Chinese “Flying Train” Would Have A Top Speed Of 4000 KPH

 

This story about a flying train from China was first published on CleanTechnica

T-Flight flying train concept

The China Aerospace Science and Industry Corporation, a state owned corporation that is roughly equivalent to NASA, Lockheed Martin, Boeing, and SpaceX all rolled into one, says it is making plans to build T-Flight — a high speed “flying train” that could eventually travel as much as 4000 kilometers per hour inside sealed tubes using magnetic levitation technology. The proposal is part of a massive $3 trillion Chinese global infrastructure proposal known as One Belt One Road.

While America under Donald Trump is looking inward, China is looking far beyond its borders. OBOR would connect most of Asia, Europe, the Middle East, and Africa. In essence, it is a modern day recreation of the Silk Road — a collection of ancient trade routes dating back 2,000 years that are credited with promoting the exchange of goods and intellectual ideas throughout China, Korea, Japan, India, Persia, Arabia, Africa, and Europe.

The similarities to Elon Musk’s Hyperloop concept are evident. But where Musk’s concept is intended to travel at roughly the speed of sound, the T-Flight proposal would be five times faster than a conventional airliner as it whooshes along at Mach 4 speeds — eventually. Its designers say they are targeting 1000 kph for the initial phase of the project before doubling that to 2000 kph, then doubling it again to 4000 kph. Each pod would carry about 20 passengers. Turn around time between the end of one trip and the beginning of the next wojuld be about 3 minutes, thanks to highly advanced turntables at each terminus.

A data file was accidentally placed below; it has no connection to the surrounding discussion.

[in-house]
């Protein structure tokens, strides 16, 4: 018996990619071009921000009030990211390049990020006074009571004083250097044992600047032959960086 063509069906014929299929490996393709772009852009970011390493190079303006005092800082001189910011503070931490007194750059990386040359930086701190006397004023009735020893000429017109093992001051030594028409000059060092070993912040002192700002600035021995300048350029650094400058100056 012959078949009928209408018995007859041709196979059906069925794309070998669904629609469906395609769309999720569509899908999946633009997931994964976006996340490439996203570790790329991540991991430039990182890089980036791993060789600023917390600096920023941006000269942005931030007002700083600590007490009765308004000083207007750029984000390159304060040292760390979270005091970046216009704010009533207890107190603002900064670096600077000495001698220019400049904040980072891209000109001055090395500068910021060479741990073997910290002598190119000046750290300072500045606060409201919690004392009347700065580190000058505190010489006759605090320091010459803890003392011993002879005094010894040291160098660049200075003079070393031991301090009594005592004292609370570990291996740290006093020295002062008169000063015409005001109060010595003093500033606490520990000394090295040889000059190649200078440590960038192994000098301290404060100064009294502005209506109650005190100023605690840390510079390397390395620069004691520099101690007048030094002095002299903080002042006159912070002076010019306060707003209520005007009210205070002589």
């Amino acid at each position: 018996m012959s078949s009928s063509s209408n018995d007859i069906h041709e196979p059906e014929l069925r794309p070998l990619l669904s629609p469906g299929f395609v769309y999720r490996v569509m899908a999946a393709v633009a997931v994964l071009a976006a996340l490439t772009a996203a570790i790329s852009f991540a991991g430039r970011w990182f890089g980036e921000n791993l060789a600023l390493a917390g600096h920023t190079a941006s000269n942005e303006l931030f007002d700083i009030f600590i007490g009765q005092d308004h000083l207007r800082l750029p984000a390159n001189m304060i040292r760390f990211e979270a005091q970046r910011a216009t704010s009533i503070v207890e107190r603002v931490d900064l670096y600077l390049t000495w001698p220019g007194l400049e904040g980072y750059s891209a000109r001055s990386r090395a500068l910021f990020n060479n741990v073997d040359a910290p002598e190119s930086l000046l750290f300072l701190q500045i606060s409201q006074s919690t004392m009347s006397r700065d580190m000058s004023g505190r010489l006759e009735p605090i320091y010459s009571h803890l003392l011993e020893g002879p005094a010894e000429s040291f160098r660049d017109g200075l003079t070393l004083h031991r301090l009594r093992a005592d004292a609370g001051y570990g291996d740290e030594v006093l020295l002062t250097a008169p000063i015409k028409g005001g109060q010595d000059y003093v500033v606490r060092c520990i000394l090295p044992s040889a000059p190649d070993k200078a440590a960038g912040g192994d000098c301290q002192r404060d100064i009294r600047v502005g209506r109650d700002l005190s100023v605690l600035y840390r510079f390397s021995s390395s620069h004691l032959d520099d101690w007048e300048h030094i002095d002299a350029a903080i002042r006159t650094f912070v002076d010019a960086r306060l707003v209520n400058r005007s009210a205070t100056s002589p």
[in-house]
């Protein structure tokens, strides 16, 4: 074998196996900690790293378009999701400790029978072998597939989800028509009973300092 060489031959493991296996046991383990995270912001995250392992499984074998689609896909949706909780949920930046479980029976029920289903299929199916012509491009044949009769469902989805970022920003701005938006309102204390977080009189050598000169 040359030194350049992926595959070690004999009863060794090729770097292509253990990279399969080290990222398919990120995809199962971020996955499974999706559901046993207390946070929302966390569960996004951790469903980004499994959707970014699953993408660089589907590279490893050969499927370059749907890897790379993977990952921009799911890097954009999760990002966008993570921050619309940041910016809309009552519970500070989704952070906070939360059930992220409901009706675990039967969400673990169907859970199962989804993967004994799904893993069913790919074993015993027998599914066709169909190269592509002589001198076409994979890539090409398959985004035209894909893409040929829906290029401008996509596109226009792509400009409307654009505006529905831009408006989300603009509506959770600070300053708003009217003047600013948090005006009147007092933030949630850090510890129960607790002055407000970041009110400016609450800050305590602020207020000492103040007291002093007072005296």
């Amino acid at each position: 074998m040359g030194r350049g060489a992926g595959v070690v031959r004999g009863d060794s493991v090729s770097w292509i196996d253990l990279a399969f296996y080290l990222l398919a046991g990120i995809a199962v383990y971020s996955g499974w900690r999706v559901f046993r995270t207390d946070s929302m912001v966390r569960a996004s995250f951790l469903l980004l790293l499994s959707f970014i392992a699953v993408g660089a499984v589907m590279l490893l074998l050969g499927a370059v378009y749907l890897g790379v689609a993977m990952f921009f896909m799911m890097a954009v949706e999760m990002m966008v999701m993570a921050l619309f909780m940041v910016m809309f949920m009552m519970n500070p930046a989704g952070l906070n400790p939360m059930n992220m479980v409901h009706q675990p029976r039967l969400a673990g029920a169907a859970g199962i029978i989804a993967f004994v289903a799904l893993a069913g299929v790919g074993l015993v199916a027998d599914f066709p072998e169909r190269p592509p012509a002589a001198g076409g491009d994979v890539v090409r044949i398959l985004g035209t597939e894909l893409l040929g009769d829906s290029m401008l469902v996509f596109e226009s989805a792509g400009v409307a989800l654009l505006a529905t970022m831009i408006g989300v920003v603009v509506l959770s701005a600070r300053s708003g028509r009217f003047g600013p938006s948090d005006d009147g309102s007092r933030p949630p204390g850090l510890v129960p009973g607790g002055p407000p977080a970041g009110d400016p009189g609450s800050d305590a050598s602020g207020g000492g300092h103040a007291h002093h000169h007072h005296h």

Mao Kai, the chief designer of the system, claims that the T-Flight trains will accelerates and decelerate more slowly than a commercial jetliner so that passengers will feel no discomfort. He also pooh poohs suggestions that the trains will be prohibitively expensive, something that proved the undoing of the Concorde SST airplane system. CASIC already holds more than 200 technology patents for the system, he says.

Is the T-Flight “flying train” proposal preposterous? Of course it is. That’s what makes it so intriguing. Constructing thousands of miles of vacuum sealed tunnels that align perfectly over time and are earthquake, weather, and vandal proof would be a Herculean task. The mag-lev propulsion system would suck up huge amounts of power. If all that energy doesn’t come from sustainable sources, what’s the point?

Still, it represents a giant step forward compared to the idiocy of America’s #FakePresident, who seems to believe that “clean coal” means washing the stuff after it comes out of the ground. Whatever the fate of the T-Flight, China is speeding into the future while the US is pining for the days of the Old West. The geopolitical consequences should be obvious to anyone with more than a third grade education.

Source: Quartz





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I have been a car nut since the days when Rob Walker and Henry N. Manney, III graced the pages of Road & Track. Today, I use my trusty Miata for TSD rallies and occasional track days at Lime Rock and Watkins Glen. If it moves on wheels, I’m interested in it. Please follow me on Google + and Twitter.

  • Epicurus

    People are going to think China has a better system of government than America’s democracy, but with gerrymandered single member districts and the Electoral College, we really don’t have a real democracy. We have the illusion of democracy. We should try a real democracy sometime and see what happens.

  • Jonny_K

    You ride it first, Steve. Let us know how it goes.

  • Gabriel Allard

    Well, they surely have more experience than most countries in building and maintaining high speed train networks… and they have the money!